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Matrix Methods and Differential Equations

A Practical Introduction

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Language:  English
This book is aimed at students who encounter mathematical models in other disciplines.
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This book is aimed at students who encounter mathematical models in other disciplines. It assumes some knowledge of calculus, and explains the tools and concepts for analysing models involving sets of either algebraic or 1st order differential equations. The text emphasises commonalities between these modelling approaches.

The approach is practical, aiming at insight to understand the mathematical principles, but recognising that real world modelling uses computer algebra software. Hands on exploration is supported by giving software commands interspersed in the text, as well as their output.

  1. Introduction Mathematical Modelling
  2. What is a mathematical model?
    1. Using mathematical models
    2. Types of models
    3. How is this book useful for modelling?
  3. Simultaneous Linear Equations
    1. Introduction
    2. Matrices
    3. Applying matrices to simultaneous equations
    4. Determinants
    5. Inverting a Matrix by Elementary Row Operations
    6. Solving Equations by Elementary Row Operations
    7. Homogeneous and Non-homogeneous equations
  4. Matrices in Geometry
    1. Reflection
    2. Shear
    3. Plane Rotation
    4. Orthogonal and orthonormal vectors
    5. Geometric addition of vectors
    6. Matrices and vectors as objects
  5. Eigenvalues and Diagonalization
    1. Linear superpositions of vectors
    2. Calculating Eigenvalues and Eigenvectors
    3. Similar matrices and diagonalisation
    4. How eigenvalues relate to determinants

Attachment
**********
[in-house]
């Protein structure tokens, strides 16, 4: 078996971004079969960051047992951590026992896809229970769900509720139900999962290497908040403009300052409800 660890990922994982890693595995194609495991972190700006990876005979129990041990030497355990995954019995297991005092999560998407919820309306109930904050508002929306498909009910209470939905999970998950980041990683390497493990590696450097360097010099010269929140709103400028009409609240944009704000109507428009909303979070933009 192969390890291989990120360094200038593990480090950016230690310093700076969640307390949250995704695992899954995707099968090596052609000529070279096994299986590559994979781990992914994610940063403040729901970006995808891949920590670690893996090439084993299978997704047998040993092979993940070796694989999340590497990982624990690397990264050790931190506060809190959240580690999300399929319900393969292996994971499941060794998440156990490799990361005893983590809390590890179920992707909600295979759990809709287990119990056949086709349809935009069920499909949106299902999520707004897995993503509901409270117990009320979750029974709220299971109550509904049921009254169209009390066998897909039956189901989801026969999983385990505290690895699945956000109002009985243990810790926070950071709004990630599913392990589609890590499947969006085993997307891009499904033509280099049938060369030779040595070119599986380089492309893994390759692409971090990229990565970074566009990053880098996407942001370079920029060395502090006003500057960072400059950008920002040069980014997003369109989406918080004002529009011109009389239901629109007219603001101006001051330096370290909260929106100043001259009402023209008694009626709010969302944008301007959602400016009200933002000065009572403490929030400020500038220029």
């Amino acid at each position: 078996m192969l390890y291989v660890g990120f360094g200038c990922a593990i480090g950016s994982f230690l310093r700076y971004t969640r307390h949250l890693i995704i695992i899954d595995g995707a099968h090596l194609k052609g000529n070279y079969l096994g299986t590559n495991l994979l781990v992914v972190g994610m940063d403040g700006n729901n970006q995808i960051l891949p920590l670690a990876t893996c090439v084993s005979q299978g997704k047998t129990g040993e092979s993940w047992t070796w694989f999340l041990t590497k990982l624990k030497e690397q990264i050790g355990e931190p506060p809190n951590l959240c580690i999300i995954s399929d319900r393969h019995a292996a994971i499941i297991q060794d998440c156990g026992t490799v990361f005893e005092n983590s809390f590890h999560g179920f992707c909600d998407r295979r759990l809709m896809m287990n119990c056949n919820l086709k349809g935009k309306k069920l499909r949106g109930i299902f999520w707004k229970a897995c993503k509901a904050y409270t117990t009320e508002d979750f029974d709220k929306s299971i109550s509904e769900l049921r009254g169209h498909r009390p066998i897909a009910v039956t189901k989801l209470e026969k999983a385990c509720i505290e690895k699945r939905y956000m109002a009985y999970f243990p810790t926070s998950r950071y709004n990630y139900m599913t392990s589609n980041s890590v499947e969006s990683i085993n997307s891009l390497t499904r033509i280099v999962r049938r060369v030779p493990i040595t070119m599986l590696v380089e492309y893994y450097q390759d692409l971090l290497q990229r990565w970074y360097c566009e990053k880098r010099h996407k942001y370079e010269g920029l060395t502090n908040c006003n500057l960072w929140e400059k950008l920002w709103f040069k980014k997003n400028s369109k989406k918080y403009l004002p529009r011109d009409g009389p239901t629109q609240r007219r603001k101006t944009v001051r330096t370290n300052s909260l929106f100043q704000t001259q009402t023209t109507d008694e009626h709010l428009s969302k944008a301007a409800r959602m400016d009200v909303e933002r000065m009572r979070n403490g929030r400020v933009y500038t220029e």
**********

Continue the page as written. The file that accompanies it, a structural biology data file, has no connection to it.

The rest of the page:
5. Using diagonalisation to decouple linear equations
    6. Orthonormal eigenvectors
    7. Summary: eigenvalues, eigenvectors and diagonalisation.
  6. Revision: Calculus Results
    1. Differentiation formulas
    2. Rules of Differentiation
    3. Integration Formulas
    4. Integration Methods
  7. First Order Differential Equations
    1. Introduction
    2. Initial value problems
    3. Classifying First Order Differential Equations
    4. Separation of variables
    5. General Method for solving LFODE’s.
    6. Applications to modelling real world problems
    7. Characterising Solutions Using a Phase Line
    8. Variation of Parameters method
    9. The Main Points Again – A stepwise strategy for solving FODE’s.
  8. General Properties of Solutions to Differential Equations
    1. Introduction
    2. Homogenous Linear Equations
  9. Systems of Linear Differential Equations
    1. Introduction
    2. Homogenous Systems
    3. The Fundamental Matrix
    4. Repeated Eigenvalues
    5. Non-homogenous systems
  10. Appendix: Complex Numbers
    1. Representing complex numbers
    2. Algebraic operations
    3. Euler’s formula
    4. Log, Exponential and Hyperbolic functions
    5. Differentiation Formulae
About the Author

Wynand S. Verwoerd

Wynand started his professional life with a PhD in Theoretical Physics and taught a variety of courses to Physics students since 1972 at the University of Pretoria, before being appointed as professor at the University of South Africa in 1980. His main research interest in this period was the application of molecular modelling methods to understand the structure and properties of semiconductor surfaces. In pursuit of this he spent several extended research stays in Europe: at the University of Paris; two stays with a Alexander von Humboldt fellowship at the University of Clausthal, and at Woolfson College of Oxford University. For variety he punctuated this by the occasional consulting contract as applied mathematician in fields ranging from engineering to orthodontics.

A sabbatical stay at the University of Otago convinced him of the charms of New Zealand, where he moved in 1998. At the same time he switched fields to computational modelling, and was awarded a second PhD in Computational Systems Modelling for work on stochastic differential equation modelling of porous media by Lincoln University in Christchurch. A further course of direction led to his present appointment as senior lecturer in Computational Biology at Lincoln University, where he currently does research on modelling of metabolic networks in cell molecular biology.